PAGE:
Considered by many Takeshi Kitano’s magnum opus, “Fireworks” is also his most critically acclaimed work, as it netted him the Golden Lion in Venice Film Festival and a plethora of other awards, both in Japan and all around the world, despite the fact that the Japanese Academy chose to ignore him again, solely awarding Joe Hisaishi for Best Musical Score, among 10 other nominations. The international success of both “Fireworks” and “Sonatine” established Kitano as the most prominent Japanese filmmaker of his era, thus resulting in the end of his awful psychological condition that had been ongoing for years, even before shooting the latter.
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Kitano plays one among his favorite roles as Nishi, a violent police detective, who quits the force due to guilt ensuing from the terrible outcome of an effort to arrest a violent criminal, that left his best friend and partner Horibe crippled and forced to use a wheelchair for the rest of his life. Nishi tries to help Horibe who has suicidal tendencies, but at the same time has to care for his spouse who suffers from leukemia. Furthermore, the Yakuza are on his heels due to a debt he has on them, in order to pay for his wife’s treatment. However, Nishi is definitely not one to succumb to the role of the victim, instead taking the role of the enforcer for himself. In the middle of this is Nakamura, who was also present (and injured) during the aforementioned event, but retains both his friendship with his former colleagues and his capacity as a police officer. Meanwhile, Horibe tries to fight his sense of despair by taking up painting, the same practice that Kitano himself used when he was in a similar psychological position, after a terrible accident he suffered in 1994. Furthermore, the paintings in the movie are actually his works.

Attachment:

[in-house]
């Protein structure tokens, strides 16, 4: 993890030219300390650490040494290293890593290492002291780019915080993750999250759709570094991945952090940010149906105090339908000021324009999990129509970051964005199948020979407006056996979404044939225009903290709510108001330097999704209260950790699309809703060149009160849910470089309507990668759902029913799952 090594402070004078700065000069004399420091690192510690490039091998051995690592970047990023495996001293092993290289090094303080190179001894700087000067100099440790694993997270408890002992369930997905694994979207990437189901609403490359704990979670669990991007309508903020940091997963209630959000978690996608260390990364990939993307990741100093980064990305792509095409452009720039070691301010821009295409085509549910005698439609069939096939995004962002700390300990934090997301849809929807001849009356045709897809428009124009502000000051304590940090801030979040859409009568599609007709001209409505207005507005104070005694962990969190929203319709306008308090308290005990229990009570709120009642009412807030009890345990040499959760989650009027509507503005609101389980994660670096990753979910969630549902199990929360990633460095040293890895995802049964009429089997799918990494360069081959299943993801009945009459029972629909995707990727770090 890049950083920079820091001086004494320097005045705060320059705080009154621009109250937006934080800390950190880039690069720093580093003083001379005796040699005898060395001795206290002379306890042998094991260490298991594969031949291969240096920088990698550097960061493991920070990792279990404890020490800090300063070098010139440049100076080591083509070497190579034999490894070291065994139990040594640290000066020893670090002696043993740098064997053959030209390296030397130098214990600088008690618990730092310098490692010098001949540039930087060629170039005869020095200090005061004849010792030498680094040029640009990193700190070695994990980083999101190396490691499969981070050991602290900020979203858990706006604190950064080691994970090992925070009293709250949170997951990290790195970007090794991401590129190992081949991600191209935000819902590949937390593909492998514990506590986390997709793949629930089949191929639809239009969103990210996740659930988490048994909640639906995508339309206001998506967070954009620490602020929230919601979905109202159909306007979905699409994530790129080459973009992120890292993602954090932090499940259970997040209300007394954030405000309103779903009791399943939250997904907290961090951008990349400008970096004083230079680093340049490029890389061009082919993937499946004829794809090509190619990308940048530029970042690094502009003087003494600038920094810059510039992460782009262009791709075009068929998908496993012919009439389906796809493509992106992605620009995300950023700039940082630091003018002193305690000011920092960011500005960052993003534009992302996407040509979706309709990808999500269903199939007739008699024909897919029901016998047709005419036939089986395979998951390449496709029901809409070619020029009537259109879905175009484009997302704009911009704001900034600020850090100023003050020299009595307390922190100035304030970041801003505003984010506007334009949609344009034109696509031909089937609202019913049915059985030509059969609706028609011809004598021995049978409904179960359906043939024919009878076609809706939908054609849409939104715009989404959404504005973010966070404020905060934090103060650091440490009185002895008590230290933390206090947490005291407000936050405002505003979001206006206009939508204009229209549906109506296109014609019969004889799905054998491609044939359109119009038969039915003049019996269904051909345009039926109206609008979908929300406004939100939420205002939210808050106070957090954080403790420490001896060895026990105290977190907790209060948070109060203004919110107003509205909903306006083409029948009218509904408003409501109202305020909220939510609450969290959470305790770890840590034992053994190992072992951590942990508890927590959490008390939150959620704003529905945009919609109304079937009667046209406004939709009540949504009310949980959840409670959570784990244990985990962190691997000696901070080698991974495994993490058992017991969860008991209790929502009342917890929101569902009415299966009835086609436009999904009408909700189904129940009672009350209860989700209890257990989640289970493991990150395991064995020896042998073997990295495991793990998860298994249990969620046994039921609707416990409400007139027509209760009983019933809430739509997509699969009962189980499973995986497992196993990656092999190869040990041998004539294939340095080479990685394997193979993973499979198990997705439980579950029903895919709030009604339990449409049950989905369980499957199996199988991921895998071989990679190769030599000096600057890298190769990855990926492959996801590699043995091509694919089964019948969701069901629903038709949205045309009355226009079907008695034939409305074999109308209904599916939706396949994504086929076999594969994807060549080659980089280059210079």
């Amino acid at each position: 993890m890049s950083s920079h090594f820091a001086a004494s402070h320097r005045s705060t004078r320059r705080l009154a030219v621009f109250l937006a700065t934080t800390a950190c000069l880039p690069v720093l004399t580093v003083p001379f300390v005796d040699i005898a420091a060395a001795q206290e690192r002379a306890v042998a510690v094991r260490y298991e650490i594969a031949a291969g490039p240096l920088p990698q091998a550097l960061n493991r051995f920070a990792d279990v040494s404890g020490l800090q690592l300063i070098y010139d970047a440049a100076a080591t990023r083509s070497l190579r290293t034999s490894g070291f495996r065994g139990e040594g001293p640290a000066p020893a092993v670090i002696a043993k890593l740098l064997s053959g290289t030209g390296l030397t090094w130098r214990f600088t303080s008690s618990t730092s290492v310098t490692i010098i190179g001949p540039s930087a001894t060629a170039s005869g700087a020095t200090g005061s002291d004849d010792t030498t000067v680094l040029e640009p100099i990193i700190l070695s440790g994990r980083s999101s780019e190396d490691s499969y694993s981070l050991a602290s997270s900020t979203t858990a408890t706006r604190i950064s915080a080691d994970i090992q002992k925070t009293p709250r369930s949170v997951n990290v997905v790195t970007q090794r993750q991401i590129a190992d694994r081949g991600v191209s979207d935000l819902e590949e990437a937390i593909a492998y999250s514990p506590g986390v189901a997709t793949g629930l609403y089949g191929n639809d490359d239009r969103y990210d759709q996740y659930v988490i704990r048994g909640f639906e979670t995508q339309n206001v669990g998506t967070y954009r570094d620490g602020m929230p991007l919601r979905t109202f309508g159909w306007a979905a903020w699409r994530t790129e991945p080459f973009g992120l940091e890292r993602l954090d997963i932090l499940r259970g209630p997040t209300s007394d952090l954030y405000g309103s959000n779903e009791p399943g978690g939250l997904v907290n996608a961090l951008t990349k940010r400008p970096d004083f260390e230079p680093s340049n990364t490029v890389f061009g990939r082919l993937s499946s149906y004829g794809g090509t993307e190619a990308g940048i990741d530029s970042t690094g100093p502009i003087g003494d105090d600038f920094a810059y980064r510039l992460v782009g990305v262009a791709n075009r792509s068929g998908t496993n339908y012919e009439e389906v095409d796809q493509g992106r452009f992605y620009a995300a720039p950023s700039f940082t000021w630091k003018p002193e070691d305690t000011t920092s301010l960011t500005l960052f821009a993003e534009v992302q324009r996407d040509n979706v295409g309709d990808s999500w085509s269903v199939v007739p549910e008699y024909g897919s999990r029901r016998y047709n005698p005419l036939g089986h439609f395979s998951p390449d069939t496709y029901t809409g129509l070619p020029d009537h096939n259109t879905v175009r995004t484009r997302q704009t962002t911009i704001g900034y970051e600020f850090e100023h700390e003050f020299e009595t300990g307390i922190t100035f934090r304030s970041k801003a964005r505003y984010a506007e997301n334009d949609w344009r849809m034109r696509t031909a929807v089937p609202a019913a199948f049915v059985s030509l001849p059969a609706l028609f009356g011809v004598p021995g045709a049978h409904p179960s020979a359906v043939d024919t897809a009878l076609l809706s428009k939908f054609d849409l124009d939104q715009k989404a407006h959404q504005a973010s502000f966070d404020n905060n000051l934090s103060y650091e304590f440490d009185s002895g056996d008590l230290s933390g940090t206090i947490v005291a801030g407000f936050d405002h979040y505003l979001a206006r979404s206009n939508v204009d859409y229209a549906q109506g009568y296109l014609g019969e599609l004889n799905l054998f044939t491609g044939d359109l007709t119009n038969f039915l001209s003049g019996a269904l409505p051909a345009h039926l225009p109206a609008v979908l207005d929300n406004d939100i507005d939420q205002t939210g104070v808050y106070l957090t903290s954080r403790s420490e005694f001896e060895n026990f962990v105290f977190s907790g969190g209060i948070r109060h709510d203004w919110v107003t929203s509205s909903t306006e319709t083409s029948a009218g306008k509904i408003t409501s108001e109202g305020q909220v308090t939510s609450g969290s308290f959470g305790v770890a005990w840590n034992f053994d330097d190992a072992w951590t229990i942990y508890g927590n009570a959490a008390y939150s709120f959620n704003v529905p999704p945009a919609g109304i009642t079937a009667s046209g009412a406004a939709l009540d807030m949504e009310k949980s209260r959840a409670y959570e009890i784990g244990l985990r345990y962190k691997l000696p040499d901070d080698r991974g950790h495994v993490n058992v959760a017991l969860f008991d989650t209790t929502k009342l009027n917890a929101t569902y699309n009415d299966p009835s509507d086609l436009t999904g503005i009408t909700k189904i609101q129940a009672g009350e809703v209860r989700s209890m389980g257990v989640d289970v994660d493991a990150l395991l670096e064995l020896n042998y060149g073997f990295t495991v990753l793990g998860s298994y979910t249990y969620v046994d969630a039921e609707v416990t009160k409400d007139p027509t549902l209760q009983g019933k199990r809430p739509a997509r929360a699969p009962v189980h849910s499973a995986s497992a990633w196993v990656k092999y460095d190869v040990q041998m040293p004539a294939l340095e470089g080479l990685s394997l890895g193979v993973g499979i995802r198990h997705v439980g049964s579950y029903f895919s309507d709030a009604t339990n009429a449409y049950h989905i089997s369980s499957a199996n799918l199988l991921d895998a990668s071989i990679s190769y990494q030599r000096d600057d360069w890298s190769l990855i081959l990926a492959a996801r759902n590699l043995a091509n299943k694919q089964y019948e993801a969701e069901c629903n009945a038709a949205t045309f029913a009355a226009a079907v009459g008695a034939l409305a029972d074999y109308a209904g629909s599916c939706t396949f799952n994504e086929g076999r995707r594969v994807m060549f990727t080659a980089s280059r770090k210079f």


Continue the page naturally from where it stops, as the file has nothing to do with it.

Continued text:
Apart from the obvious autobiographical elements in the film, Kitano directs an exquisite movie, where his trademark violence is toned down by scenes of calm beauty, with the paintings, the scenery and Joe Hisaishi’s music being the foremost elements of this characteristic. It is somewhere between the violence and the beauty where the title materializes, since the succession of extremely violent moments and long periods of calmness allows both to appear as sudden fireworks in front of the eyes of the spectator. The balance kept is so precise that one cannot easily realize which of the two elements represents the suddenness of the fireworks and which the norm, with Kitano making a point, through this tactic, of showing both are parts of life.
A permeating lyricism dominates the narrative, but in contrary to many reviewers who found it only applies to the scenes of calmness and beauty, I also find it applies to the violent ones, with Kitano presenting a number of ones that are artistic, as much as they are gory. To achieve this, he benefits the most from Hideo Yamamoto’s cinematography, which succeeds to the fullest in presenting this duality, with impressive framing and coloring. Kitano’s own (with the help of Yoshinori Oota) editing is also great in the same regard, as it implements this “fireworks” tactics to perfection.
All of the above elements are “coated” in Kitano’s great sense of humor, which is simultaneously subtle, sudden (again like fireworks), intelligent, and even slapstick, in a trait that heightens the entertainment aspect of the movie.
Kitano, who acts in his usual, almost catatonic restraint, offers one of the most accomplished performances of his career. Although violence is a significant part of his persona, his character’s focus is his relationship with his wife: though he loves her with all his heart, even committing a robbery for her, he never actually shows her his feelings, apart from the finale that truly dismantles Nishi emotionally, letting the audience finally perceive the drive behind his actions. Ren Osugi as Horibe is also excellent in portraying the consequences of the incapacitation of a man-of-action, as he actually presents the psychological struggle Kitano had to face when he was in a similar situation. Susumu Terajima is quite convincing as Nakamura, who has the role of the narrator of the story and the “voice of logic”, in a rather unusual for him, and quite restrained role.
“Fireworks” is a true masterpiece of Japanese and international cinema, a film that highlights Kitano’s prowess as an overall artist, and must-see for everyone.